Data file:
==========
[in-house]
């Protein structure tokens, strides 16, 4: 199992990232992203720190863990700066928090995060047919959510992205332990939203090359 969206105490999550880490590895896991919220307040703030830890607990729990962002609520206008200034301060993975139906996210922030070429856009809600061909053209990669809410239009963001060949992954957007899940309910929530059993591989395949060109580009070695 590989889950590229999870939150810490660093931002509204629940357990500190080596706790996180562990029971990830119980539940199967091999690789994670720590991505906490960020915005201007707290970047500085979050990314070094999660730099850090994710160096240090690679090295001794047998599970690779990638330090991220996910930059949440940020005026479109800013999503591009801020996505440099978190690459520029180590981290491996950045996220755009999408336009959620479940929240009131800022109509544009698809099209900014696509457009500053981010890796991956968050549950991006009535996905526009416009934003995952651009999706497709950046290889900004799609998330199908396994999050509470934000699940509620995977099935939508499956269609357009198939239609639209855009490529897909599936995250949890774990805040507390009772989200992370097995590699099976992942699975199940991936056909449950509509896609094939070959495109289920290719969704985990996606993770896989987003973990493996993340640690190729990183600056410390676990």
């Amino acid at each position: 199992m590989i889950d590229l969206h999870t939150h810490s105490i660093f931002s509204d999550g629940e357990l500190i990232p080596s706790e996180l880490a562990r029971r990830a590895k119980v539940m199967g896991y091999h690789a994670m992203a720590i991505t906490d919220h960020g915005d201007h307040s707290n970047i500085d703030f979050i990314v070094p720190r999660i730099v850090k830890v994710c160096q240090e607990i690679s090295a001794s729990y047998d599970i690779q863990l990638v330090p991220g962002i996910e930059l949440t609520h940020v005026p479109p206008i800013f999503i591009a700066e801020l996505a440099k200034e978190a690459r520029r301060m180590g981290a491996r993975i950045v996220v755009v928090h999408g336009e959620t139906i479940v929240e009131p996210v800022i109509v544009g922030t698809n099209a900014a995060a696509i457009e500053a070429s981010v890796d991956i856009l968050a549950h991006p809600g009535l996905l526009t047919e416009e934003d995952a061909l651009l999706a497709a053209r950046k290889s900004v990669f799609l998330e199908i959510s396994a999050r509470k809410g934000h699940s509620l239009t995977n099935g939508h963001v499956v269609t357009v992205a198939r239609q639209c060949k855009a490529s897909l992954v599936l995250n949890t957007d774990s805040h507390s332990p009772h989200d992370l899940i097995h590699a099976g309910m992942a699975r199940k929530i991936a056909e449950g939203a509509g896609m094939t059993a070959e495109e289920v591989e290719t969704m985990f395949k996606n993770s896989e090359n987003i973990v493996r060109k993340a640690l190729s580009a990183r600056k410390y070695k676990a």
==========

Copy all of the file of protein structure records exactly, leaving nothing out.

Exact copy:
[in-house]
């Protein structure tokens, strides 16, 4: 199992990232992203720190863990700066928090995060047919959510992205332990939203090359 969206105490999550880490590895896991919220307040703030830890607990729990962002609520206008200034301060993975139906996210922030070429856009809600061909053209990669809410239009963001060949992954957007899940309910929530059993591989395949060109580009070695 590989889950590229999870939150810490660093931002509204629940357990500190080596706790996180562990029971990830119980539940199967091999690789994670720590991505906490960020915005201007707290970047500085979050990314070094999660730099850090994710160096240090690679090295001794047998599970690779990638330090991220996910930059949440940020005026479109800013999503591009801020996505440099978190690459520029180590981290491996950045996220755009999408336009959620479940929240009131800022109509544009698809099209900014696509457009500053981010890796991956968050549950991006009535996905526009416009934003995952651009999706497709950046290889900004799609998330199908396994999050509470934000699940509620995977099935939508499956269609357009198939239609639209855009490529897909599936995250949890774990805040507390009772989200992370097995590699099976992942699975199940991936056909449950509509896609094939070959495109289920290719969704985990996606993770896989987003973990493996993340640690190729990183600056410390676990």
């Amino acid at each position: 199992m590989i889950d590229l969206h999870t939150h810490s105490i660093f931002s509204d999550g629940e357990l500190i990232p080596s706790e996180l880490a562990r029971r990830a590895k119980v539940m199967g896991y091999h690789a994670m992203a720590i991505t906490d919220h960020g915005d201007h307040s707290n970047i500085d703030f979050i990314v070094p720190r999660i730099v850090k830890v994710c160096q240090e607990i690679s090295a001794s729990y047998d599970i690779q863990l990638v330090p991220g962002i996910e930059l949440t609520h940020v005026p479109p206008i800013f999503i591009a700066e801020l996505a440099k200034e978190a690459r520029r301060m180590g981290a491996r993975i950045v996220v755009v928090h999408g336009e959620t139906i479940v929240e009131p996210v800022i109509v544009g922030t698809n099209a900014a995060a696509i457009e500053a070429s981010v890796d991956i856009l968050a549950h991006p809600g009535l996905l526009t047919e416009e934003d995952a061909l651009l999706a497709a053209r950046k290889s900004v990669f799609l998330e199908i959510s396994a999050r509470k809410g934000h699940s509620l239009t995977n099935g939508h963001v499956v269609t357009v992205a198939r239609q639209c060949k855009a490529s897909l992954v599936l995250n949890t957007d774990s805040h507390s332990p009772h989200d992370l899940i097995h590699a099976g309910m992942a699975r199940k929530i991936a056909e449950g939203a509509g896609m094939t059993a070959e495109e289920v591989e290719t969704m985990f395949k996606n993770s896989e090359n987003i973990v493996r060109k993340a640690l190729s580009a990183r600056k410390y070695k676990a």